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CONVICTED: Was justice served?
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When you vote, you are voting on whether or not the punishment fit the crime, NOT on the severity of the case itself. If you feel the sentence was very weak, you would vote 1 star. If you feel the sentence was very strong, you would vote 5 stars.
Please vote honestly and realistically. These ratings will be used a a tool for many future programs, including a "Peoples Choice" of best and worst sentencing, DA and judge "report cards", and more. Try to resist the temptation to vote 1 star on every case, even if you feel that 100 years in prison isnt enough.
Friday, Mar 15, 2002
Defendant/Suspect: Name Undisclosed
A 16-year-old boy who did press-ups with a broom handle on a kitten before stabbing the animal to death has been given a 12 month community rehabilitation order.
Southampton Youth Court also ordered that the boy, who is now 17 and cannot be named for legal reasons, be banned from keeping domestic animals for life.
He pleaded guilty to causing unnecessary suffering to the kitten at an earlier hearing. The court heard the teenager telephoned his teacher to tell her of the attack on the female kitten called Thai. He said he was jealous of the kitten showing affection for others. This led him, when alone, to throw the kitten against a chest of drawers before doing press-ups (known in the U.S. as "push-ups") on a length of broom handle laid against the kitten's throat.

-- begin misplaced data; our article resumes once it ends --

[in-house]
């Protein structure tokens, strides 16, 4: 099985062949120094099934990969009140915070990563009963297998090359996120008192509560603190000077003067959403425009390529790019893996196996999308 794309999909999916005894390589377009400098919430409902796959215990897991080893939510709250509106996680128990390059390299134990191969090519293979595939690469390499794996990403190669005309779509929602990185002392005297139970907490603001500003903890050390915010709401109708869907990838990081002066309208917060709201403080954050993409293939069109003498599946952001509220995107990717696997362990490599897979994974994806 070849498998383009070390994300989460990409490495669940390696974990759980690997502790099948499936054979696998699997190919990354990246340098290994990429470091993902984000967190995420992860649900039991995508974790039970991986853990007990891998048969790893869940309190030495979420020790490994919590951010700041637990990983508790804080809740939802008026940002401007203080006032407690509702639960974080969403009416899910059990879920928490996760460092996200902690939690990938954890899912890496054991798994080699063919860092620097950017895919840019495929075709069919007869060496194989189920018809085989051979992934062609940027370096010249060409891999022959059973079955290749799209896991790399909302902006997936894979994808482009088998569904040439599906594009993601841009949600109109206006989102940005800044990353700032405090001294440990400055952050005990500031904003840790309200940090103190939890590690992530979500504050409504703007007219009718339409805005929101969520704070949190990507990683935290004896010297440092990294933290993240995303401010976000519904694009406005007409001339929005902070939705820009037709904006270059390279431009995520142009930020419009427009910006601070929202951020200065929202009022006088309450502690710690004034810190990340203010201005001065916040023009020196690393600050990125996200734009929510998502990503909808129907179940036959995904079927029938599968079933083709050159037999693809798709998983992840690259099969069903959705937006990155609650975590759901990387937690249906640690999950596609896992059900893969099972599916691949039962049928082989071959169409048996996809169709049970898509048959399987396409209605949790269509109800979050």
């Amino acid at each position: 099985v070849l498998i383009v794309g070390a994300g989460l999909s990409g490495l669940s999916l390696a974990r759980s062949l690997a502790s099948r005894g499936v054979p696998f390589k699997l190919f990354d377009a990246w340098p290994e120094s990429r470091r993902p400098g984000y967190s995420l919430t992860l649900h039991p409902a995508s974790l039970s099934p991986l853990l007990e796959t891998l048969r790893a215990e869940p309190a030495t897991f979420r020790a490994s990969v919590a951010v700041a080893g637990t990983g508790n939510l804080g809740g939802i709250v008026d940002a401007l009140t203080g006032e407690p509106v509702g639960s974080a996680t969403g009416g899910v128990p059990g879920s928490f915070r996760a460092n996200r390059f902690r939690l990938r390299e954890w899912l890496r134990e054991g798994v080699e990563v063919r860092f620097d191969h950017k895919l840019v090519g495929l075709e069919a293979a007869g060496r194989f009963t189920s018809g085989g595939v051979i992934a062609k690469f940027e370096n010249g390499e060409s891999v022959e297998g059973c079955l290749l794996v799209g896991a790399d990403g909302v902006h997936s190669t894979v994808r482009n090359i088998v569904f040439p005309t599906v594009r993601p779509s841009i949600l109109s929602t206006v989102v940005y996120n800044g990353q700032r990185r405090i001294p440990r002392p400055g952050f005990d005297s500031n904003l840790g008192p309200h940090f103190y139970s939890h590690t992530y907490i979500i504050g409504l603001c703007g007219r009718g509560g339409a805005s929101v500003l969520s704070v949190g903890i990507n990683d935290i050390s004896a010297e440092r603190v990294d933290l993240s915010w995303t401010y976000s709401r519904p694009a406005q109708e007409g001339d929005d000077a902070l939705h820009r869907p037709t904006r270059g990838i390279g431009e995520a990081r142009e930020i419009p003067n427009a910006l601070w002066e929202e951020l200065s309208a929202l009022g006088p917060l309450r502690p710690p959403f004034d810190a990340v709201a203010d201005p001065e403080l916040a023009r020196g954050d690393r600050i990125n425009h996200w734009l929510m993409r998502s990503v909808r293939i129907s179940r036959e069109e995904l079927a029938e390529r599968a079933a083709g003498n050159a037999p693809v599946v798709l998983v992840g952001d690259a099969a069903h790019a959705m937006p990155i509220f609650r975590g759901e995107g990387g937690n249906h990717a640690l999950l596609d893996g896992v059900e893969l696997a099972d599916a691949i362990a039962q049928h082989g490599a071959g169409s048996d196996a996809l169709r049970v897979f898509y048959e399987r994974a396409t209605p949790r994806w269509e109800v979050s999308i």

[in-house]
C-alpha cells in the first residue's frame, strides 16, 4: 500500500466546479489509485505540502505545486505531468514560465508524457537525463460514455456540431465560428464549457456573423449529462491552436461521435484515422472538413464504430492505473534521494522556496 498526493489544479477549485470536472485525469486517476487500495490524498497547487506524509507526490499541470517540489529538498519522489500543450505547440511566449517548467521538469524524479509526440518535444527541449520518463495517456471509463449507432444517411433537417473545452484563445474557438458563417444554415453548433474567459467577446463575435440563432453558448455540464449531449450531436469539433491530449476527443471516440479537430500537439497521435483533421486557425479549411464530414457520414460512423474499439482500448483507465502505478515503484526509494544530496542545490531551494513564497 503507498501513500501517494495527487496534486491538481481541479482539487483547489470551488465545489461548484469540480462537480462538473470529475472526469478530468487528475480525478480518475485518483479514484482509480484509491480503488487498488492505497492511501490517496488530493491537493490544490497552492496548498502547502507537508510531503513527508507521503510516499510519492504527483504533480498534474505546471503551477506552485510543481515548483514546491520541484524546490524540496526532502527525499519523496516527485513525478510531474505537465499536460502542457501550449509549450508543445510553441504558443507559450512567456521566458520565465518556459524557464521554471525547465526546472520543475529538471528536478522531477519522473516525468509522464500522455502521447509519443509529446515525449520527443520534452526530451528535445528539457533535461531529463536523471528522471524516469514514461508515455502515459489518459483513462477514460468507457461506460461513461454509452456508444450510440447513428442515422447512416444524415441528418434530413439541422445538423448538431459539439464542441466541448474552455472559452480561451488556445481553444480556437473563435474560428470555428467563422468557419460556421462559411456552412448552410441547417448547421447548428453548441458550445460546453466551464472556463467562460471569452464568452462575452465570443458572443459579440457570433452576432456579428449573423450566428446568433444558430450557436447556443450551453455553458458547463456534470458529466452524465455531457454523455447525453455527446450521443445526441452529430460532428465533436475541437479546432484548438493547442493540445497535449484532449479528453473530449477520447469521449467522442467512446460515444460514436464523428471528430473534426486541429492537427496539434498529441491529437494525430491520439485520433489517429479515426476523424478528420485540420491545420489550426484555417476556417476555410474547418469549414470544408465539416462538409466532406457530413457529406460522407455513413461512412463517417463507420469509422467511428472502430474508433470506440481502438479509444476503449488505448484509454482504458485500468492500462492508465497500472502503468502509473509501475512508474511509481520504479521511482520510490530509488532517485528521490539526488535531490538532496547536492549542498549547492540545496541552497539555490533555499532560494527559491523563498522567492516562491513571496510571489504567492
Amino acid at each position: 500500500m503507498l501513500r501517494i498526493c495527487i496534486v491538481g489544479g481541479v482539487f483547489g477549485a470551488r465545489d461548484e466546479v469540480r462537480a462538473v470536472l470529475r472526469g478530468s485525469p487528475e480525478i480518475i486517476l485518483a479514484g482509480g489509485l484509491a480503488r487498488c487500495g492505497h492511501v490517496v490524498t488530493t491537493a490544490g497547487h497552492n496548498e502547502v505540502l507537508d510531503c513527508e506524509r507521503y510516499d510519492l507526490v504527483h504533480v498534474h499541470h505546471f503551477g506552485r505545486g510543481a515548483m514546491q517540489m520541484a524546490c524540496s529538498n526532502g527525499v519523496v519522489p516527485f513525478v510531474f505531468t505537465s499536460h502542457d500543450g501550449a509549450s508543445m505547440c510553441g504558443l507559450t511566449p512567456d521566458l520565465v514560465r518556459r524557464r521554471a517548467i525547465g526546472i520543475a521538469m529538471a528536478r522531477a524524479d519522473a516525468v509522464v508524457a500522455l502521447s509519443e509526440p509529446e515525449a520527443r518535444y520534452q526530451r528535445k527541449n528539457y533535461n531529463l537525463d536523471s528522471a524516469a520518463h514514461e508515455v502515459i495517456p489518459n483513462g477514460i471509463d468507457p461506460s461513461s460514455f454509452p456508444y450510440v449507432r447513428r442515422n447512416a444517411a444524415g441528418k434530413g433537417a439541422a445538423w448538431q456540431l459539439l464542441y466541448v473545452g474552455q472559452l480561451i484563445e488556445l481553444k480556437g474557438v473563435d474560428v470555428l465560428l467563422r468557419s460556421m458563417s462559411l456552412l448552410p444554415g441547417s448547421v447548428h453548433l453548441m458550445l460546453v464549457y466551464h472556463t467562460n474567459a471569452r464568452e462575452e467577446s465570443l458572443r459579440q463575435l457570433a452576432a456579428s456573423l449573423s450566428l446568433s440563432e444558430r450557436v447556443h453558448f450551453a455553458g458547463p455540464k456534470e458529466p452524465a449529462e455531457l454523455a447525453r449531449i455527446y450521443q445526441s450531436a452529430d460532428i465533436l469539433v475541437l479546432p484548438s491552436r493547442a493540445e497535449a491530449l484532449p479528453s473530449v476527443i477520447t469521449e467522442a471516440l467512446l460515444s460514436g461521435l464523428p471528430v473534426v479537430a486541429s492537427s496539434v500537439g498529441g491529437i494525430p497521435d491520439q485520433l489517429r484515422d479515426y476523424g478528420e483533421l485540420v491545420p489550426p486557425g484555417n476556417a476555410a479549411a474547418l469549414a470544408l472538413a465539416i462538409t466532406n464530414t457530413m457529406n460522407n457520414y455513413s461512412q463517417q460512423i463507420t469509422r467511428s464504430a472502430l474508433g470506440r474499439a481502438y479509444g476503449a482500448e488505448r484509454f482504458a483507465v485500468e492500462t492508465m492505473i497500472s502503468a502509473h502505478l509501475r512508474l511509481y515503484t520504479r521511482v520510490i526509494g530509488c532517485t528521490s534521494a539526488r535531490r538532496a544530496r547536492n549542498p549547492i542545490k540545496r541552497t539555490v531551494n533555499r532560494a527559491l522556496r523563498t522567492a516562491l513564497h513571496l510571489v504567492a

John Mitchell, prosecuting for the RSPCA, said the force of the press-ups ruptured the kitten's abdomen.
The youth then stabbed the kitten 10 times before putting it in a dustbin liner and throwing it in bushes, the court heard.
Mr Mitchell said the youth had told his teacher: "I chucked the kitten at a chest of drawers. I did press ups on it - I was annoyed. It was like the Blair Witch Project. I put it in a bag and dumped it in a bush. What if it had been a baby, what if I had done it to a baby.
Mr Mitchell added that the defendant also said: "Killing the kitten was a serious matter but what is really serious is I do not feel sorry, I know I should, but I do not."
The court heard the youth had complex social and learning difficulties and was under local authority care.